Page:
Another Day in the Country
Getting in the spirit
© Another Day in the Country
We were exhausted, having spent a day in Salina running errands. It’s what we call a hunting and gathering expedition. It wasn’t really intended as shopping because of the to-do list Jess had in her pocket, but it turned out to be fun.
Living in the country, we try to be efficient on our trips into town, assembling a list of things to be done so we can accomplish a lot when venturing 30 or 40 miles from home.
For Abilene, the list includes “go to the library,” “get groceries,” “exercise,” and “get gas” at minimum.
For Salina, the list expands with things like “get chicken food,” “order new glasses,” and “check office supplies.” We often eat out at a favorite restaurant or go to a movie at the Art Center Cinema before we head home.
All of this makes for a big day, and we were happy to be done and heading back towards Ramona.
“You know,” my sister said wearily, “I don’t think I’m even going to decorate for Christmas this year.”
I raised my eyebrows in surprise. She’s always big on decorating for every season — as I am, usually, though we’d just come through an eventful Thanksgiving affair that took extra energy.
“For sure, I’m not doing a tree this year,” I said, “at least indoors. Maybe this is the year to decorate the Charlie Brown tree in the front yard.”
Since my mother wanted that tree planted in her front yard, it’s been a pain in my neck.
First, it wasn’t the kind of tree she thought it was going to be — a tall, elegant, evergreen with sweeping, graceful branches. It’s a crooked, weeping tree that won’t grow up straight even after I for years inserted poles to strengthen its backbone. I finally gave up when its height exceeded my reach.
For years, I told my kids that the first year they all came to Ramona for Christmas, I would cut down the tree and bring it indoors for our Christmas tree. But they never came. At least, they never came on Christmas Day; that was the bargain. I always ended up going to California for the holidays.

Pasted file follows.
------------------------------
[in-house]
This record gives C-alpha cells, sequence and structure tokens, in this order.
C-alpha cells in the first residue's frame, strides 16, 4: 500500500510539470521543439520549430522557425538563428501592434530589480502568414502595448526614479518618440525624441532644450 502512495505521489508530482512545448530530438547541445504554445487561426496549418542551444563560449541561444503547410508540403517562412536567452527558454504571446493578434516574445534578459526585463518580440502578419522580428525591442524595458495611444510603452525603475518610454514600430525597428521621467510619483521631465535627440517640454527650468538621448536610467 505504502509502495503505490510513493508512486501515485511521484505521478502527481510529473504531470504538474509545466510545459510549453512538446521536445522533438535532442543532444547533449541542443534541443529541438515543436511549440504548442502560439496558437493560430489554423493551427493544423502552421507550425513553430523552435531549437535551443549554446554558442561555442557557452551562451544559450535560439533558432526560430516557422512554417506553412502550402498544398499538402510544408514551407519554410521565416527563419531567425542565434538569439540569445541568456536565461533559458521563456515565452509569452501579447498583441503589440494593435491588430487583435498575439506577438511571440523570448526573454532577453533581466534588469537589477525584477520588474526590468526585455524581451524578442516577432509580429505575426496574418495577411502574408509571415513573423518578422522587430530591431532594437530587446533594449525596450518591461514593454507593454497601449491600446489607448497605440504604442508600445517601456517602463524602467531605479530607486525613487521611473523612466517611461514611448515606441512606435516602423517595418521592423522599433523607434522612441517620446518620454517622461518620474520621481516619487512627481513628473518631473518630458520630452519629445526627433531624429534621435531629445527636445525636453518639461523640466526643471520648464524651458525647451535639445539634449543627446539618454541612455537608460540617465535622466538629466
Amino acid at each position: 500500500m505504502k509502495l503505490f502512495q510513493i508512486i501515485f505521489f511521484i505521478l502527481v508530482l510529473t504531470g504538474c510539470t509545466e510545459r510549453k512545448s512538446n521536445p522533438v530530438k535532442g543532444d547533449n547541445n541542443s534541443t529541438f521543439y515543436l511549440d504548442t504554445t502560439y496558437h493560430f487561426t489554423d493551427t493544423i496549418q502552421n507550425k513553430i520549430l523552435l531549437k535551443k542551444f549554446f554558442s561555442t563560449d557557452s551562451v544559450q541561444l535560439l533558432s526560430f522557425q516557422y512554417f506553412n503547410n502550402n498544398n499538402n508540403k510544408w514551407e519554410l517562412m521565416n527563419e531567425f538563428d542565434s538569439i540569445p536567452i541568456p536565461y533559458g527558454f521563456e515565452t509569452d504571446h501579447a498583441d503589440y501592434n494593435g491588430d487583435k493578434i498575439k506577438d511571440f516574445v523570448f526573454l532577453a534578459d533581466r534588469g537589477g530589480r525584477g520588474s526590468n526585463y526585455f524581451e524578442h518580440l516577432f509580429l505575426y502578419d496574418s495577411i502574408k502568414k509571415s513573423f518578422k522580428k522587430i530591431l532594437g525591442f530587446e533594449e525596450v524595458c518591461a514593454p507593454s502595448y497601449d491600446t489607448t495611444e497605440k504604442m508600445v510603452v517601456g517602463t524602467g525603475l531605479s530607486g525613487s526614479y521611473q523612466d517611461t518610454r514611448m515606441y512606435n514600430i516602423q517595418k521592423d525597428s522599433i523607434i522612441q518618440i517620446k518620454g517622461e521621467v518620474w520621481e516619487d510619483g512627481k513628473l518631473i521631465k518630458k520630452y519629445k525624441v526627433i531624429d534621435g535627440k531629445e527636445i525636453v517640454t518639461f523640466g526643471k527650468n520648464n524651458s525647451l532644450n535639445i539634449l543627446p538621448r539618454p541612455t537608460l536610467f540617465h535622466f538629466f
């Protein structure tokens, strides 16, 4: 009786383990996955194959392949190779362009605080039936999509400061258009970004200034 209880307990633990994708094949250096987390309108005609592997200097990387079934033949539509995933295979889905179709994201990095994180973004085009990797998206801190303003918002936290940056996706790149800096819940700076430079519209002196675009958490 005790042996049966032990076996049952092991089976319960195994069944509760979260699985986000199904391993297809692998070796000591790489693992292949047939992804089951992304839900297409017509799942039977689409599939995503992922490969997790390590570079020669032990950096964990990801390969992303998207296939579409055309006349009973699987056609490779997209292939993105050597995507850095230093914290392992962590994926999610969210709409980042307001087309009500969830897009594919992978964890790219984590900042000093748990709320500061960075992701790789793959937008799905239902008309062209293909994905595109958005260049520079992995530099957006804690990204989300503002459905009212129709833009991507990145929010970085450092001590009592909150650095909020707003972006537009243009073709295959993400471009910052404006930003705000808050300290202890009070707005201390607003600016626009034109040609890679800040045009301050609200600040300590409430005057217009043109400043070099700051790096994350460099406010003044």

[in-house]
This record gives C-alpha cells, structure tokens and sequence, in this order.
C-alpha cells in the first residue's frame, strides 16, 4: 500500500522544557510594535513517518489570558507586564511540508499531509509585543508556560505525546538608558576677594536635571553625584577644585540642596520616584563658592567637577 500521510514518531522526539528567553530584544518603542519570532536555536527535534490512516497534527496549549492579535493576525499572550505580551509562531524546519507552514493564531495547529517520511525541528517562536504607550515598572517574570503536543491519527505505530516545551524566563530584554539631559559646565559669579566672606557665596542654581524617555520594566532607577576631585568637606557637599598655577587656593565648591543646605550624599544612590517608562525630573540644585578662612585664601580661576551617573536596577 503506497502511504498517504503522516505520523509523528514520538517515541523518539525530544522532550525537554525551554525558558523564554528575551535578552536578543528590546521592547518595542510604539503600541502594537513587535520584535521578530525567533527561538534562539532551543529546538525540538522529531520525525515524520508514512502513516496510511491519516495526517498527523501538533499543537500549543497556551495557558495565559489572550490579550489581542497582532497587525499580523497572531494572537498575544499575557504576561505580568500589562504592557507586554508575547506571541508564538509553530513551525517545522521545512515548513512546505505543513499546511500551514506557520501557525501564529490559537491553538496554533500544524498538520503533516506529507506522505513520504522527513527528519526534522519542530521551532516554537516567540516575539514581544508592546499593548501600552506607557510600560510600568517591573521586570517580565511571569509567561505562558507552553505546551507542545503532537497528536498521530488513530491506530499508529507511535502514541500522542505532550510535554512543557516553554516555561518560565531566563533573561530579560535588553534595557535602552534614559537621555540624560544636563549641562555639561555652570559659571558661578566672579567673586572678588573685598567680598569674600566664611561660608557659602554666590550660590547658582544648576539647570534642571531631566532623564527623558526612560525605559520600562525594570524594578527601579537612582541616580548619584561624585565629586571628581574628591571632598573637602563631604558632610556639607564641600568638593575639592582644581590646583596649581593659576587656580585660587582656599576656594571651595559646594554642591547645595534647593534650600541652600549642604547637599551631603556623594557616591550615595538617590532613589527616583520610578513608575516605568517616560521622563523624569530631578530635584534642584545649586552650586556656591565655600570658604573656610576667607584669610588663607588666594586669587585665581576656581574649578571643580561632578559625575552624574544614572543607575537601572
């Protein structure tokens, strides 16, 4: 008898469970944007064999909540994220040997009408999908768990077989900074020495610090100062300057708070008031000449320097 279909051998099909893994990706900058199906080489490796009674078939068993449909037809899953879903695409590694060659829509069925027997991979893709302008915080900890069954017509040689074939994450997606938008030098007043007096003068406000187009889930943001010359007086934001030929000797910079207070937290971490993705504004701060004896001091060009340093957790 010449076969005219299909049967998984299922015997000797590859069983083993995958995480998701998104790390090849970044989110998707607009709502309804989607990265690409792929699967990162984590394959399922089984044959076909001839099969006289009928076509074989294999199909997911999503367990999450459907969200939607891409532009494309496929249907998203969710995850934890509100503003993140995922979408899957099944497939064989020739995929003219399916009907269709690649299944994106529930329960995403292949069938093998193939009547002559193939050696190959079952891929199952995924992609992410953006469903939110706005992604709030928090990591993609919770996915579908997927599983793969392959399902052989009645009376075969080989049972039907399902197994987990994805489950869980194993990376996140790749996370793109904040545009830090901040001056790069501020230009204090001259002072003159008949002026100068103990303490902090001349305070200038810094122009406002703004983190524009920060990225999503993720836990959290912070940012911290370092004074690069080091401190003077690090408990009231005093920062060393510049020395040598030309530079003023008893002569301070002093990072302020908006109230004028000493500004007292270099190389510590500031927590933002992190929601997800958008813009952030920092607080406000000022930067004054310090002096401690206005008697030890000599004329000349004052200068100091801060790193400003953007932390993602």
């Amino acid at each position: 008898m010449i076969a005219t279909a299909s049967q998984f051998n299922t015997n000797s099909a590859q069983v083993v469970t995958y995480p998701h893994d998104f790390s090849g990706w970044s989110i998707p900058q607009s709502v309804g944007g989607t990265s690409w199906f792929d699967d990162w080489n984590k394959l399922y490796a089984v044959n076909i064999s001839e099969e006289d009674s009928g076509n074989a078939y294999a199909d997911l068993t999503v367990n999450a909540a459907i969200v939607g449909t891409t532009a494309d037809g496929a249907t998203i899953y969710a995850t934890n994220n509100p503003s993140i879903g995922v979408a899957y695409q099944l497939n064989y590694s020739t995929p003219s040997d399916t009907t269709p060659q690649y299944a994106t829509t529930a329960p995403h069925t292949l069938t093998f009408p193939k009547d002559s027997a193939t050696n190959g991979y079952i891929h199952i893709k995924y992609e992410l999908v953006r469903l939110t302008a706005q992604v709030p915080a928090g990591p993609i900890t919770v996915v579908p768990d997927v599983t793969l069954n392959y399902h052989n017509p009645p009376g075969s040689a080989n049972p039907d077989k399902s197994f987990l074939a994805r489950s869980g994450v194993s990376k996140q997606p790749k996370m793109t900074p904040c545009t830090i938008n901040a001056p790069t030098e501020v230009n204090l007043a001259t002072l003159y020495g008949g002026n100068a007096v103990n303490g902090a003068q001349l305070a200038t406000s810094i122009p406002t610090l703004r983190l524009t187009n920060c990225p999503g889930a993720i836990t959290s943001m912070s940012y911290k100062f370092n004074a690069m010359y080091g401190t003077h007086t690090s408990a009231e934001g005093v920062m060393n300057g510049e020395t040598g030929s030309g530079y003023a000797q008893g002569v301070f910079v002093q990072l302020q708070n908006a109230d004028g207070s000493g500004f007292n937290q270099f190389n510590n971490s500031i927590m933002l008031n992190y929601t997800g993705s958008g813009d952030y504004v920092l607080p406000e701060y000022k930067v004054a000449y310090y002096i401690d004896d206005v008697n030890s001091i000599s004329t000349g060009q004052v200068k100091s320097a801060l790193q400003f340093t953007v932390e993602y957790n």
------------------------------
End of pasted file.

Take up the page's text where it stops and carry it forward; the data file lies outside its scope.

This year, for whom would I be doing Christmas decorations, anyway? We just had a bigger than ever holiday for Thanksgiving, and it doesn’t seem all that long before I’ll be heading to California.
That was the tone of the conversation all the way home.
I dropped her at her door and proceeded to my house to unload groceries and Christmas gifts I’d found.
Then, I got a text from Jess: “I decided to get out the Christmas decorations. You can come over if you want. I’ve got carols playing.”
That didn’t take long for her to get into the spirit” I said to myself as I walked across the road and through the crop circles in her backyard.
On the way, I noticed our neighbor had some Christmas lights up. He’s often the first in our end of town.
It was beginning to happen — these silent messages of peace and goodwill that we send out to everyone in general as we hang up Christmas lights and decorate our trees.
Those lights beam hopefulness and loving kindness to loved ones and strangers equally.
Christmas carols were playing as I watched my sister picking up figurines and special dishes, table arrangements, and ornaments.
She already had a tree decorated by the time I got there, but where should the Santa go?
Would these poinsettias be pretty on the table or the china cupboard?
I sat listening to the music while my little sister filled her environment with beauty and Christmas joy. Her living room looked like a Christmas card.
I came back home that night and started toting in boxes of Christmas decorations from the garage.
Which ones will I use this year? All these decorations deserved to be seen again after a year of hibernating. Well, maybe not all, but at least some of them.
I knew I couldn’t go three more weeks into December without putting up Christmas decorations.
Over the weekend, we decorated that crooked tree in the front yard. I bought a whole lot of red plastic baubles on sale last year. Now was the time to use them. Up went the lights. On went the timers. Now I’m starting on indoors.
It’s so much fun seeing the Santa Clause figurines I’ve collected come out of storage. They are like old friends. Some of these decorations date back 30, 40 years.
I remember the year we all got angel figurines for Christmas — even the ones who weren’t all that angelic.
And here was the family of wild geese dressed up in Christmas finery. Where should I put them this year?
The holidays are a marker in time, time that we’ve spent together, on another day in the country.